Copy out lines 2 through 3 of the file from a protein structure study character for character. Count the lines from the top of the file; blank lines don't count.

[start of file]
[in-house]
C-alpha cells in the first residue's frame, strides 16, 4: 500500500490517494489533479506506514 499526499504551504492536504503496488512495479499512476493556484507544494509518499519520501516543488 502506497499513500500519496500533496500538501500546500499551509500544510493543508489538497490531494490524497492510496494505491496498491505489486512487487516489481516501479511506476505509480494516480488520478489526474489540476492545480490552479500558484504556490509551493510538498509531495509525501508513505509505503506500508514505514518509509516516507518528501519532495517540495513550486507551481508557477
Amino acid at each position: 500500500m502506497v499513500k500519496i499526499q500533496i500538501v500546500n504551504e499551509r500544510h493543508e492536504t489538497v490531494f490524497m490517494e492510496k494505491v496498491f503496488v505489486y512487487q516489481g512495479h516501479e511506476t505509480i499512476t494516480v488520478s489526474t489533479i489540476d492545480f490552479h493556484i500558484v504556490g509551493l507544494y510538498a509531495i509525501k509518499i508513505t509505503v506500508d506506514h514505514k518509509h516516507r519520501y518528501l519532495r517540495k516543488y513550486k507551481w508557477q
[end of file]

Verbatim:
C-alpha cells in the first residue's frame, strides 16, 4: 500500500490517494489533479506506514 499526499504551504492536504503496488512495479499512476493556484507544494509518499519520501516543488 502506497499513500500519496500533496500538501500546500499551509500544510493543508489538497490531494490524497492510496494505491496498491505489486512487487516489481516501479511506476505509480494516480488520478489526474489540476492545480490552479500558484504556490509551493510538498509531495509525501508513505509505503506500508514505514518509509516516507518528501519532495517540495513550486507551481508557477
Amino acid at each position: 500500500m502506497v499513500k500519496i499526499q500533496i500538501v500546500n504551504e499551509r500544510h493543508e492536504t489538497v490531494f490524497m490517494e492510496k494505491v496498491f503496488v505489486y512487487q516489481g512495479h516501479e511506476t505509480i499512476t494516480v488520478s489526474t489533479i489540476d492545480f490552479h493556484i500558484v504556490g509551493l507544494y510538498a509531495i509525501k509518499i508513505t509505503v506500508d506506514h514505514k518509509h516516507r519520501y518528501l519532495r517540495k516543488y513550486k507551481w508557477q